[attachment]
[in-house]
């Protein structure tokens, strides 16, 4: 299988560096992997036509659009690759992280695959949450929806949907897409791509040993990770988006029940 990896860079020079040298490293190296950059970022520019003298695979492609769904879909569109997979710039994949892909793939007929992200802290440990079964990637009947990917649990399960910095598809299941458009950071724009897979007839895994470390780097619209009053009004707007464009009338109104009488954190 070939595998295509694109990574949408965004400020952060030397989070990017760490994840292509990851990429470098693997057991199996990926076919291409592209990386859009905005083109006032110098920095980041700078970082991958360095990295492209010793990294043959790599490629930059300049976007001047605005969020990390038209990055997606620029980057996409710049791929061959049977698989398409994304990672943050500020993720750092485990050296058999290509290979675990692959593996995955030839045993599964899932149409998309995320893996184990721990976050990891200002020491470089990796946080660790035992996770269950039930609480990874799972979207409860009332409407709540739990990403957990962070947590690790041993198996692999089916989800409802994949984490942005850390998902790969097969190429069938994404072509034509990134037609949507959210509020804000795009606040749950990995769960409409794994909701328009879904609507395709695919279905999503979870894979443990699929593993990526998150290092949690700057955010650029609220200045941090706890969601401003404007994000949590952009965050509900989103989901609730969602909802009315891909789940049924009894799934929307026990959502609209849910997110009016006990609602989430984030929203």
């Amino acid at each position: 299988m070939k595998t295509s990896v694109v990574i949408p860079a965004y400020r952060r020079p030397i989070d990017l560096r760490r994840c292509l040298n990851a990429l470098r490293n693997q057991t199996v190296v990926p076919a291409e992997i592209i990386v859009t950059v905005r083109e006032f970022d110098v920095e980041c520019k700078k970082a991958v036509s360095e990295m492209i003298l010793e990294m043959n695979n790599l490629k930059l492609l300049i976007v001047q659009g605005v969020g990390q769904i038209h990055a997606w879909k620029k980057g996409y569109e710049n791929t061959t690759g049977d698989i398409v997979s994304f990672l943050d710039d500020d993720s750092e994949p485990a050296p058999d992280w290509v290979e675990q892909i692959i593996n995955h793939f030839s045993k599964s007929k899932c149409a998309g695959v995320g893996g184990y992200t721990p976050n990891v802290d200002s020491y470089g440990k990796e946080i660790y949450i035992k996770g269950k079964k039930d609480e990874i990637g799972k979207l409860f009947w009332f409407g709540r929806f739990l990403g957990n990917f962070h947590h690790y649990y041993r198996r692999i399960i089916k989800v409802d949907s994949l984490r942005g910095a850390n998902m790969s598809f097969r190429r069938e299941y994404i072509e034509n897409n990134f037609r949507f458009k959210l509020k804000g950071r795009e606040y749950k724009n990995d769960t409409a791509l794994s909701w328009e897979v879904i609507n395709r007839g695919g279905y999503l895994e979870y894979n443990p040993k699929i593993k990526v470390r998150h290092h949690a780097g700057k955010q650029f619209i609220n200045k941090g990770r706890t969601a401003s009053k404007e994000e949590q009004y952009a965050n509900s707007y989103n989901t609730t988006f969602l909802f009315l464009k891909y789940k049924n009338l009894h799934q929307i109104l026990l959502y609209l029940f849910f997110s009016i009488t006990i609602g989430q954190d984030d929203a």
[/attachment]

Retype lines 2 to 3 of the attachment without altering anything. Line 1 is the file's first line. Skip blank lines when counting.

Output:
């Protein structure tokens, strides 16, 4: 299988560096992997036509659009690759992280695959949450929806949907897409791509040993990770988006029940 990896860079020079040298490293190296950059970022520019003298695979492609769904879909569109997979710039994949892909793939007929992200802290440990079964990637009947990917649990399960910095598809299941458009950071724009897979007839895994470390780097619209009053009004707007464009009338109104009488954190 070939595998295509694109990574949408965004400020952060030397989070990017760490994840292509990851990429470098693997057991199996990926076919291409592209990386859009905005083109006032110098920095980041700078970082991958360095990295492209010793990294043959790599490629930059300049976007001047605005969020990390038209990055997606620029980057996409710049791929061959049977698989398409994304990672943050500020993720750092485990050296058999290509290979675990692959593996995955030839045993599964899932149409998309995320893996184990721990976050990891200002020491470089990796946080660790035992996770269950039930609480990874799972979207409860009332409407709540739990990403957990962070947590690790041993198996692999089916989800409802994949984490942005850390998902790969097969190429069938994404072509034509990134037609949507959210509020804000795009606040749950990995769960409409794994909701328009879904609507395709695919279905999503979870894979443990699929593993990526998150290092949690700057955010650029609220200045941090706890969601401003404007994000949590952009965050509900989103989901609730969602909802009315891909789940049924009894799934929307026990959502609209849910997110009016006990609602989430984030929203």
């Amino acid at each position: 299988m070939k595998t295509s990896v694109v990574i949408p860079a965004y400020r952060r020079p030397i989070d990017l560096r760490r994840c292509l040298n990851a990429l470098r490293n693997q057991t199996v190296v990926p076919a291409e992997i592209i990386v859009t950059v905005r083109e006032f970022d110098v920095e980041c520019k700078k970082a991958v036509s360095e990295m492209i003298l010793e990294m043959n695979n790599l490629k930059l492609l300049i976007v001047q659009g605005v969020g990390q769904i038209h990055a997606w879909k620029k980057g996409y569109e710049n791929t061959t690759g049977d698989i398409v997979s994304f990672l943050d710039d500020d993720s750092e994949p485990a050296p058999d992280w290509v290979e675990q892909i692959i593996n995955h793939f030839s045993k599964s007929k899932c149409a998309g695959v995320g893996g184990y992200t721990p976050n990891v802290d200002s020491y470089g440990k990796e946080i660790y949450i035992k996770g269950k079964k039930d609480e990874i990637g799972k979207l409860f009947w009332f409407g709540r929806f739990l990403g957990n990917f962070h947590h690790y649990y041993r198996r692999i399960i089916k989800v409802d949907s994949l984490r942005g910095a850390n998902m790969s598809f097969r190429r069938e299941y994404i072509e034509n897409n990134f037609r949507f458009k959210l509020k804000g950071r795009e606040y749950k724009n990995d769960t409409a791509l794994s909701w328009e897979v879904i609507n395709r007839g695919g279905y999503l895994e979870y894979n443990p040993k699929i593993k990526v470390r998150h290092h949690a780097g700057k955010q650029f619209i609220n200045k941090g990770r706890t969601a401003s009053k404007e994000e949590q009004y952009a965050n509900s707007y989103n989901t609730t988006f969602l909802f009315l464009k891909y789940k049924n009338l009894h799934q929307i109104l026990l959502y609209l029940f849910f997110s009016i009488t006990i609602g989430q954190d984030d929203a």